Prioritize optimization for fast-moving products.

Sort your inventory by picking size (pallet, case, or piece). Then classify the products by how
fast they sell — fast, medium, slow, and very slow. Did you know that 80% of your sales probably
come from your top-selling 20% of SKUs?1 If changes seem overwhelming or are slow going, concentrate on making the changes that affect your top-selling 20%.

Use this free fulfillment audit checklist to guide your assessment. It goes in depth
how to evaluate your labor, facilities, workflow and procedures, and software.

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Do a walk-through.

Pay attention to more than just how orders are picked. Note where workers are delayed and bottlenecked. Where are they taking extra steps to get the product and bring it back? Pay attention to lighting, general cleanliness, morale, and pace. Clean, well-lit warehouses are more efficient. And they’re safer. Morale and pace can give you an idea of how your teams are faring.

Do a walk-through.

Pay attention to more than just how orders are picked. Note where workers are delayed and
bottlenecked. Where are they taking extra steps to get the product and bring it back? Pay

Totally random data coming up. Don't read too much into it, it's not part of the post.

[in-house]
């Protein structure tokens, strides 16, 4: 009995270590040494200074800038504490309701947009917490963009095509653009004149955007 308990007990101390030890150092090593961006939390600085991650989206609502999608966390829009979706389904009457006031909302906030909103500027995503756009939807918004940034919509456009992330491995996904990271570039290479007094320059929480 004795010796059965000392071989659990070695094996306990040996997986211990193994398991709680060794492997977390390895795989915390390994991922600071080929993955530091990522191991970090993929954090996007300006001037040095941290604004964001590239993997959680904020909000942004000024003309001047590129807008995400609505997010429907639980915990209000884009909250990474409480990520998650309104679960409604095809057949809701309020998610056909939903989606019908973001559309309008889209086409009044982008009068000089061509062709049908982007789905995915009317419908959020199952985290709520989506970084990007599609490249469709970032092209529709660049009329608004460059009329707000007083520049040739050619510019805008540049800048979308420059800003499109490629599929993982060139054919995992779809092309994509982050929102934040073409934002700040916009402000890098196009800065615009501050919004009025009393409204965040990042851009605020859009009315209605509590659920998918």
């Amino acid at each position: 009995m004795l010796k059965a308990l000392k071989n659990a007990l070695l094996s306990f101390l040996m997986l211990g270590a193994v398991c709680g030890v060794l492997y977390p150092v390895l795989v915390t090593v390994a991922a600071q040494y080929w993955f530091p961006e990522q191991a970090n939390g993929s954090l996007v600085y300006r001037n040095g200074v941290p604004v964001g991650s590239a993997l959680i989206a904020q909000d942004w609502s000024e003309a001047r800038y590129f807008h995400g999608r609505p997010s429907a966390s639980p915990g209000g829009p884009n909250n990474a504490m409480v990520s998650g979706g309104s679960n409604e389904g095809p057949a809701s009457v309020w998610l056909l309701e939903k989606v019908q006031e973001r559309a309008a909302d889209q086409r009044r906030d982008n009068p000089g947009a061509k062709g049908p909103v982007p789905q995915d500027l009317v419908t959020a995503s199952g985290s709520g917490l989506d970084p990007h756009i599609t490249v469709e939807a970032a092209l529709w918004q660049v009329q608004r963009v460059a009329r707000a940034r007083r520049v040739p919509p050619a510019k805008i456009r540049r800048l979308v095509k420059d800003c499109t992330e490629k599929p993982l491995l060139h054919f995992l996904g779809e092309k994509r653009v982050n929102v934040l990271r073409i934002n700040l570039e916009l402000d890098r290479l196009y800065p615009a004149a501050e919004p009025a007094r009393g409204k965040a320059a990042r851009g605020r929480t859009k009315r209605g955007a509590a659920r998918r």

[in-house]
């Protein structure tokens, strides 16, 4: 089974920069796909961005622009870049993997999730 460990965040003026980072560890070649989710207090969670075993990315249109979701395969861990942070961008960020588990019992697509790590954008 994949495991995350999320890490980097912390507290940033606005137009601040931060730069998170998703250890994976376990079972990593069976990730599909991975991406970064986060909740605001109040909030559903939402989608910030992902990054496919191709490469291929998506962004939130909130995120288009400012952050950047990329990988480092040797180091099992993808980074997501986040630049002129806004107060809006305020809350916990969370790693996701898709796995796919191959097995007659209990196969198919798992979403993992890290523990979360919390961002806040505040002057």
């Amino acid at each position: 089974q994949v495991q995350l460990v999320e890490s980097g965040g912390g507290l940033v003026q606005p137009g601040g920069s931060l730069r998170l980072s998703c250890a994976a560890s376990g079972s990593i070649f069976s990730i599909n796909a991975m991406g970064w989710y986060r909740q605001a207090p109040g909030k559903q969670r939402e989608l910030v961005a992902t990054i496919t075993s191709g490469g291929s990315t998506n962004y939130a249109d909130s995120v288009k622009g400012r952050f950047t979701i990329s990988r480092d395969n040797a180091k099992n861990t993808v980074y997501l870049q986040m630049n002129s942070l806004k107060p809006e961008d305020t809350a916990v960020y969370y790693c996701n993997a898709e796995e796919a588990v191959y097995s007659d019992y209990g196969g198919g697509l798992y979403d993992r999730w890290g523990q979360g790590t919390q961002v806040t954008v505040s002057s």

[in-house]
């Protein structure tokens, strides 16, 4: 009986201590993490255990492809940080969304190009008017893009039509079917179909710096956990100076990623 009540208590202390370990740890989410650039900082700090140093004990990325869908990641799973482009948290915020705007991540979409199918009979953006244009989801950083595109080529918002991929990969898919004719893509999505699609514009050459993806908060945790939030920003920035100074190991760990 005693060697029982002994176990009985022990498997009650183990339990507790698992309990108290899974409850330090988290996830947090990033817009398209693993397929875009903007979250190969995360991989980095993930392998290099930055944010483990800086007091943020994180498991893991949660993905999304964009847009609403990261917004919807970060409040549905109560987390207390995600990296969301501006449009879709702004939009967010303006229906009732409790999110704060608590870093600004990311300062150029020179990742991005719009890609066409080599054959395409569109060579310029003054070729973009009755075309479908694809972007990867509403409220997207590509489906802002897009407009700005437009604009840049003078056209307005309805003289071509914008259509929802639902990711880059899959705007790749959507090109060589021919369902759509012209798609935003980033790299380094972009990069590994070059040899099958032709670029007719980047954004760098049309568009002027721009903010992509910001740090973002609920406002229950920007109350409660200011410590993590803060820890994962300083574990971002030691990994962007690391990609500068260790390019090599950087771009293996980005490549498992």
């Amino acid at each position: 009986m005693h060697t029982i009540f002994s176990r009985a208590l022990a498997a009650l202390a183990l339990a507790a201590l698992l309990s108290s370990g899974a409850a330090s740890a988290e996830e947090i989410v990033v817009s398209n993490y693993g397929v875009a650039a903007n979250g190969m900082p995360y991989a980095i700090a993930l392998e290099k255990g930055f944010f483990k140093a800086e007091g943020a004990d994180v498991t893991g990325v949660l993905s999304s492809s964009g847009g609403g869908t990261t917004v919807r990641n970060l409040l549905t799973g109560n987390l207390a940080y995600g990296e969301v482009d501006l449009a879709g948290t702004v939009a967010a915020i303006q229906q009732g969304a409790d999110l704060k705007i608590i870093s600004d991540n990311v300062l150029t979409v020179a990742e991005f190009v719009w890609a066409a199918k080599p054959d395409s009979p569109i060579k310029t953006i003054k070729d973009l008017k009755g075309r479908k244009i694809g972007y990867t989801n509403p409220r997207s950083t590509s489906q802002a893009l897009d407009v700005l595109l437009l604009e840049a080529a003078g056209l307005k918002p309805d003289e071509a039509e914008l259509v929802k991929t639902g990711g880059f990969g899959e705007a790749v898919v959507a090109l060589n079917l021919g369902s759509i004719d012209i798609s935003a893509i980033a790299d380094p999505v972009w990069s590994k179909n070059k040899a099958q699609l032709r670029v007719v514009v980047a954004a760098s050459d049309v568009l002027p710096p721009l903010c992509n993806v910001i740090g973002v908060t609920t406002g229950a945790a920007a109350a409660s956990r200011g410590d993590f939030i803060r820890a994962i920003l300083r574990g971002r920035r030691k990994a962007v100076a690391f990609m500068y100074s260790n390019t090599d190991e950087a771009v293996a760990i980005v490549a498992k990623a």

attention to lighting, general cleanliness, morale, and pace. Clean, well-lit warehouses are more
efficient. And they’re safer. Morale and pace can give you an idea of how your teams are faring.

Number 2 icon
Number 2 icon
Number 2 icon

Gather data.

Gather order accuracy, customer service complaint, order turnaround, and inventory control reports. Add in any quality assurance reports you’ve commissioned, such as secret shopper reports and customer satisfaction surveys. The data should give you an overall picture of any places your fulfillment is lacking. In step 5, you'll analyze the data you've gathered.

Gather data.

Gather order accuracy, customer service complaint, order turnaround, and inventory control reports. Add in any quality assurance reports you’ve commissioned, such as secret shopper reports and customer satisfaction surveys. The data should give you an overall picture of any places your fulfillment is lacking. In step 5, you'll analyze the data you've gathered.

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Interview staff.

Ask your team leaders about their ideas for growth and efficiency and then talk to the workers on your warehouse floor. They’re the boots on the ground. They see where